Evidence based review of popular diet aids

Given the strong connection between excess body fat and insulin resistance as a factor in type 2 diabetes, weight loss is commonly on the agenda for many type 2 diabetics. For those looking for a shortcut past the time proven diet and exercise method, there are a large number of companies out there offering a quick way to lose your pounds, and, not least, your money.
Before you rush off to respond to some coupon ad or infomercial promising quick and easy reduction (of your bank account, primarily) of weight, you may find it useful to read this evidence based review of the most popular products. It is compliments of the Kris Gunnar nutrition web site.

I wish it were that simple. In my support group, 1/4 of the participants are overweight. Most are not.

If your support group members are type 2 diabetics, they are not typical since usually more than 95 percent of type 2s are overweight, at least at the time of diagnosis. If they are type 1 that is a completely different story. Since there is such a close connection between the onset of type 2 diabetes and being overweight, anything that can help these folks lose weight would increase their potential to manage their diabetes without meds or insulin.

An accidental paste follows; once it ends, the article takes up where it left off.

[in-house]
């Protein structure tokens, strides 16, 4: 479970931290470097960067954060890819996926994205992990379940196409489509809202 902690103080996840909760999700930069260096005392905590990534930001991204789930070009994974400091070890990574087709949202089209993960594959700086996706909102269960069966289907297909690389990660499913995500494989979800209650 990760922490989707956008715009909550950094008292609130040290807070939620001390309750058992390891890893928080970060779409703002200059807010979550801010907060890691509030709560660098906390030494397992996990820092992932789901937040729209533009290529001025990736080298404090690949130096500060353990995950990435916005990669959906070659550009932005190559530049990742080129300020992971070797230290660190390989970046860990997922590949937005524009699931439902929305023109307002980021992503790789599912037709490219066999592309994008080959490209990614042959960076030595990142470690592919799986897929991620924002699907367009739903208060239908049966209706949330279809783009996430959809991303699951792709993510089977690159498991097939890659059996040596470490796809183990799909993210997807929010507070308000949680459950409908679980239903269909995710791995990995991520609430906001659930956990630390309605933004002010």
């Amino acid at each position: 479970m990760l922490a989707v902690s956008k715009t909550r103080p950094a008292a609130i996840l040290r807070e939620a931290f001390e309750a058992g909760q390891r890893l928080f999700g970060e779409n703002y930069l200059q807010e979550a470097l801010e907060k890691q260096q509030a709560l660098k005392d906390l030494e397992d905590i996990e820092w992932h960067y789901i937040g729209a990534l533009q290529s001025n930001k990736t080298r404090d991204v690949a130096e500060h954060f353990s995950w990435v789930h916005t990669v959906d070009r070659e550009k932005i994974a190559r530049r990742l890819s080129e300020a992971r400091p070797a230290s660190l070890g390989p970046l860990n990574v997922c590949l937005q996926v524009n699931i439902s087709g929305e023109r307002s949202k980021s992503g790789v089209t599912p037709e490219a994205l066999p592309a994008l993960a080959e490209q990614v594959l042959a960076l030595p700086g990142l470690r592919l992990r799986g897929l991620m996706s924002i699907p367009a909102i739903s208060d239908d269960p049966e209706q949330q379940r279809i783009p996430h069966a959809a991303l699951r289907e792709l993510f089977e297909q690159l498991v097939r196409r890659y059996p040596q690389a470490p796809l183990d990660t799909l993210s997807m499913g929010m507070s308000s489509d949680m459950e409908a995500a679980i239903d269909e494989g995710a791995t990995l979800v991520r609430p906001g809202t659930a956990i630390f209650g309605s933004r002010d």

There tends to be a lot of confusion about information on the connection between being overweight and diabetes. There is this misconception that being overweight causes diabetes when in fact we don't know that. It may well be that the majority of people became overweight because of their diabetes.

And we have some really twisted definitions. It is true that the CDC has published results from the NHANES study showing that 85% of T2s are overweight or obese. But the definition of overweight is BMI>25. I am technically overweight and I suspect that most of the patients in your support group are overweight according to that measure.